“I don’t want to die, Grant,” she whispered, her hands clinging to his shirt. “I’m so scared.”
“So am I,” he admitted. “But I’m here for you, Abigail. I’ll always be here for you. You have me until the end of life.”
Abigail couldn’t help herself; she laughed at that last part, choking on her tears as she did so. It was true, though. She was going to have him for the rest of her life, which was ending sooner than she wanted.
They stood leaning against the wrought iron railing around their small balcony. It had a great view of Perkins Stadium and they could see lights blazing from the field. They could hear the pounding of the music and felt slight vibrations in their chests from it. Three stories below them the sidewalk was quiet and empty, everyone either at home or at the stadium. The street lights flickered every once in a while, but they otherwise emitted a soft, steady glow.
Daniel and Alex had disagreed on what to wear for their last few minutes. Daniel had argued for more casual clothes so they would be more comfortable. Suits weren’t really his thing. If he’d had his way, they would have been married in jeans and T-shirts. Alex, the classy impeccably dressed manager of a five star hotel, had wanted to stay in the suits they’d been married in. He also tended to be more sentimental than his husband and dreamed of nothing else than dying in his wedding attire.
They had smiled at their first argument as a married couple and compromised with taking off their ties and jackets and replacing their shiny Italian shoes with their more comfortable day-to-day sandals. Both had to admit, though, that it was nice to be reminded that it was their wedding day, but still be comfortable in their clothes.
Alex turned his head to study his husband’s profile, lit up by the lantern blazing from the wall on Daniel’s other side. Daniel was leaning against the rail, his nearly empty champagne glass cupped in one hand as he stared out towards the stadium. Alex felt his husband’s mind was far from him and wrapped an arm around his waist.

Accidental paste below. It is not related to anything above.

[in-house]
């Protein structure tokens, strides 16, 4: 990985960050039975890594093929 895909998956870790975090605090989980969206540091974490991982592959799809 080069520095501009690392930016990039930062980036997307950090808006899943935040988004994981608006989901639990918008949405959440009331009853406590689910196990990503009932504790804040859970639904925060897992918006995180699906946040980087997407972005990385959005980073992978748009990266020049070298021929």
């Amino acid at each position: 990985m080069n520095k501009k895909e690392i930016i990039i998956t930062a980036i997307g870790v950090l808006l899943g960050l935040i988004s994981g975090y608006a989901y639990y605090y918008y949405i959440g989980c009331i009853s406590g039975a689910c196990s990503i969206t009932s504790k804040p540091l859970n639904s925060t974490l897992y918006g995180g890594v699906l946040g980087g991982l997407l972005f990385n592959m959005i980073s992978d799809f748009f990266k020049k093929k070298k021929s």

Startled at the sudden touch, Daniel turned his head and nearly dropped his glass. After a moment, his face relaxed into a smile and he leaned over to plant a warm kiss on Alex’s cheek.
“Have you changed your mind again?” Alex asked, mirth evident in his voice and a smile playing around his lips. Already his husband had changed his mind three times.
Daniel glanced at the watch his mother had given him when he had graduated from college. “I don’t think there’s time for that,” he said softly. He abruptly turned and faced his husband, moving his glass to clink it with Alex’s, a forced smile on his face. “We have one minute left.”
A sad smile touched Alex’s lips. He reached out and took Daniel’s free hand, squeezing it lovingly, wanting his new husband to know how much he loved him. “I’m glad we could be together for this last minute.”
Daniel tried to force a smile onto his own face, but failed. His face began to crumple into sadness and tears. His glass fell from his fingers and shattered three floors below on the quiet sidewalk. Alex immediately moved to drop his own glass over the railing and pulled his husband into his arms. Daniel wrapped his own arms around Alex’s waist, holding onto his best friend, partner, and husband with all his might as tears stung his eyes and slid down his face.
“Shh,” Alex whispered, gently running his fingers through Daniel’s hair. “Everything will be okay. We’re together and we’re married. We had a perfect last day. And we’ll be together in death.”
Daniel had no words other than “I love you” as midnight approached, the final seconds counting down to their deaths.
“I love you, too,” Alex whispered as he held Daniel tightly and gently kissed him one last time.